HEENT: Normocephalic/atraumatic, PERRLA, EOMI, no nystagmus, conjunctiva pale and non-icteric, mucous membranes moist and pale.  Fundoscopy demonstrated no pappiledema.  

Neck: No lymphadenopathy, no JVD, no masses

Respiratory and Lungs: Equal excursion bilaterally, CTAB, no wheezes, rales, rhonchi, or stridor.

Cardiovascular and Heart: Tachycardic rate and rhythm, S1/S2 auscultated, no murmurs, gallops, rubs, or thrills.  Pulses palpated in all 4 extremities. 

Gastrointestinal and Abdomen: BS +, Abdomen soft, non-tender, non-distended.  No masses.  No CVA tenderness. 
Neurological: Patient is alert and oriented to person place and time, CN II-XII intact, sensation to pinprick intact in all 4 extremities, strength 5/5 in all extremities.  No pronator drift was present. Reflexes are 2+.  Heal to shin was normal.  Upon standing pt became lightheaded and dizzy and felt the need to sit back down, therefore gait and Romberg were not properly evaluated. Dix-Hallpike test was normal.   

Genitourinary:  External genitalia were normal. Examination of the pelvis and vagina revealed active bleeding from the closed cervical os with pooling of blood and blood clots in the vaginal vault, no tissue like material was present.  The uterus was not enlarged.  CMT was absent.  The adnexa were non-tender and no masses were palpated. 

Orthostatic Vital Signs:
-Supine BP 109/60, HR 103
-Sitting BP 100/59, HR 111
-Standing BP 88/52, HR 127  
Lab Results:
Urine pregnancy negative
WBC 11.3, Hemoglobin 2.9, Hematocrit 11.7, Platelets 35
Electrolytes all WNL 

Diagnostic Studies:

12 Lead ECG:  Sinus Tachycardia at 107 BPM.

Ultrasound showed?
 Version:1.0 StartHTML:0000000175 EndHTML:0000014694 StartFragment:0000003558 EndFragment:0000014658 SourceURL:file://localhost/Users/adamrosh/Desktop/Syncope%20Case.doc
Pelvic US with Duplex: 

Findings suspicious for adenomyosis.
Nabothian cyst in the cervix largest measuring 0.7 x 0.5 x 0.8 cm
Paraovarian cyst adjacent to left ovary.

Questions: 

1.     What is the most common cause of syncope in adults aged 18-65 who present to the ED?
A.   Postmicturation
B.    Orthostatic
C.    Psychogenic
D.   Unknown or Idiopathic
E.    Cardiac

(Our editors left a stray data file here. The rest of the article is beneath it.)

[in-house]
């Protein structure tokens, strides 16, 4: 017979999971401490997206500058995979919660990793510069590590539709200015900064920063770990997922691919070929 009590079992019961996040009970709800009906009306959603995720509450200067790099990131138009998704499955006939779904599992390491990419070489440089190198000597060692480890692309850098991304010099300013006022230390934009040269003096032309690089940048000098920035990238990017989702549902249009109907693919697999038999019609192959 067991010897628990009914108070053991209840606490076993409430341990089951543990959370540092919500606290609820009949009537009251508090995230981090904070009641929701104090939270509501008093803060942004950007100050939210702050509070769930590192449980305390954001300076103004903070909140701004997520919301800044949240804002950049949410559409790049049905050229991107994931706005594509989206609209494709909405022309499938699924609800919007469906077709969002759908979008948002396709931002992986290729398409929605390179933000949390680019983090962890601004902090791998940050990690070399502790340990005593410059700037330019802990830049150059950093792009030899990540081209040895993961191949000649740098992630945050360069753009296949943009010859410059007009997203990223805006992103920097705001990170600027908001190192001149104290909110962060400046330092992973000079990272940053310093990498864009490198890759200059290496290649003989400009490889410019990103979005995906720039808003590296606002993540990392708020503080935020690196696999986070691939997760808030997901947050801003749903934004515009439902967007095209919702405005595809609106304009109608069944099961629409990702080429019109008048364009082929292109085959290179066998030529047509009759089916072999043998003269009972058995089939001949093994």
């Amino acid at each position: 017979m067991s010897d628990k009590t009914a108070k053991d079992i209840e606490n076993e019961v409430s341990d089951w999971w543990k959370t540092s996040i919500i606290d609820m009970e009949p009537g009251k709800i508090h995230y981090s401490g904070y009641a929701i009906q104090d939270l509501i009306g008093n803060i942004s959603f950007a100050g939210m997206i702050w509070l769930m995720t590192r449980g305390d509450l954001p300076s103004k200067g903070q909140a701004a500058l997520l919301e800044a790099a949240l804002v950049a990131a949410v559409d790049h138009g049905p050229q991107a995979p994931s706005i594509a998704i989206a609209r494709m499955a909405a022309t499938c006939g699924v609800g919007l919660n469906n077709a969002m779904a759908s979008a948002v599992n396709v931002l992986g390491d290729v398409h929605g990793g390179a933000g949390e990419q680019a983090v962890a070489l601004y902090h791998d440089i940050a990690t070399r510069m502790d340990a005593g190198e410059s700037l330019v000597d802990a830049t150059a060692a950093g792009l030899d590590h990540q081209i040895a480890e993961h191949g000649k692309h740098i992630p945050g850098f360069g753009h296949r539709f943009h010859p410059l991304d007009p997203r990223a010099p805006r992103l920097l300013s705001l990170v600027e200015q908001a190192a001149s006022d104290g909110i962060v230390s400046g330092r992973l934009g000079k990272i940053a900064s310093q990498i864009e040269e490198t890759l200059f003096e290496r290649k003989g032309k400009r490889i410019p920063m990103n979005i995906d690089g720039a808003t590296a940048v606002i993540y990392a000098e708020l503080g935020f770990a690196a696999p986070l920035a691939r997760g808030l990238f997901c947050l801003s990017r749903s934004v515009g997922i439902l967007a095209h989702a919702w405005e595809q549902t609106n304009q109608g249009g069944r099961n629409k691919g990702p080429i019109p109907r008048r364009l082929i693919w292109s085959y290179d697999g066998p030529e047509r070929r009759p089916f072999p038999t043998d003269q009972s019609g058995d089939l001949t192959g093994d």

2.     The same pt is brought in by family members who tell you that when she fell down after standing up her whole body started shaking for at least one minute and she was completely unresponsive during this time. They said it looked just like a seizure that the patient’s cousin with epilepsy has all the time.  Which clue in the HPI can often be the only distinguishing feature between syncope and seizure?
A.   The patient has never had a seizure before
B.    The patient remembers everything
C.    The patient has an abrupt and complete recovery to baseline
D.   The patient has generalized tonic/clonic movements during the episode.
E.    The patient ate 10 tacos from taco bell and drank a liter of cola earlier in the afternoon.
3.     Of the following, which pt with syncope should be discharged from the ED with follow up by PCP and not be admitted.
A.   A 17 year old male with exertional syncope and crushing chest pain. 
B.    A previously healthy 37 year old male with 5 seconds of asystole on carotid sinus massage.
C.    Our patient with a hematocrit of 11 and orthostatic hypotension
D.   A 90 year old female with an EF of 22% and enlarged heart borders on CXR
E.    A 52 year old male with SOB on initial presentation.

Please submit your answers as a comment. Your submission will not immediately post. Answers with a case discussion will post on Friday. If you have any difficulty, please contact the site administrator at arosh@med.wayne.edu. Thank you for participating in Receiving’s: Intern Report 

Intern Report Case Presentation 4.3

Case Presentation by Dr. Dan Helzer

HPI 
36 year old AA female presents to the emergency department complaining of "passing out."  Pt states that she was sitting down watching TV when she stood up, became very dizzy and lightheaded but no vertigo and fell to the ground.  She stated that she remembers almost everything but could not stay standing up for some reason.  Family members stated that she was not arousable for a few seconds and then came too.  She felt uneasy as family members helped her up and needed assistance getting into the car to be brought to the ED.  She has felt a little weak over the last few days but has experienced nothing like this recently.  Pt also states that she has had heavy vaginal bleeding for the last 10 days, it began with her normal menses but never stopped.  Her last normal menstruation was a month and a half ago.  Typically she has heavy menses but it only lasts 3-4 days.  She says that currently she is passing large clots and goes through multiple pads daily.  She denies headaches, abdominal pain, chest pain, palpitations, and SOB.  She denies ever being told that she has an abnormal heart beat or problems with her heart.  Her family denies any bladder or bowel incontinence during the event.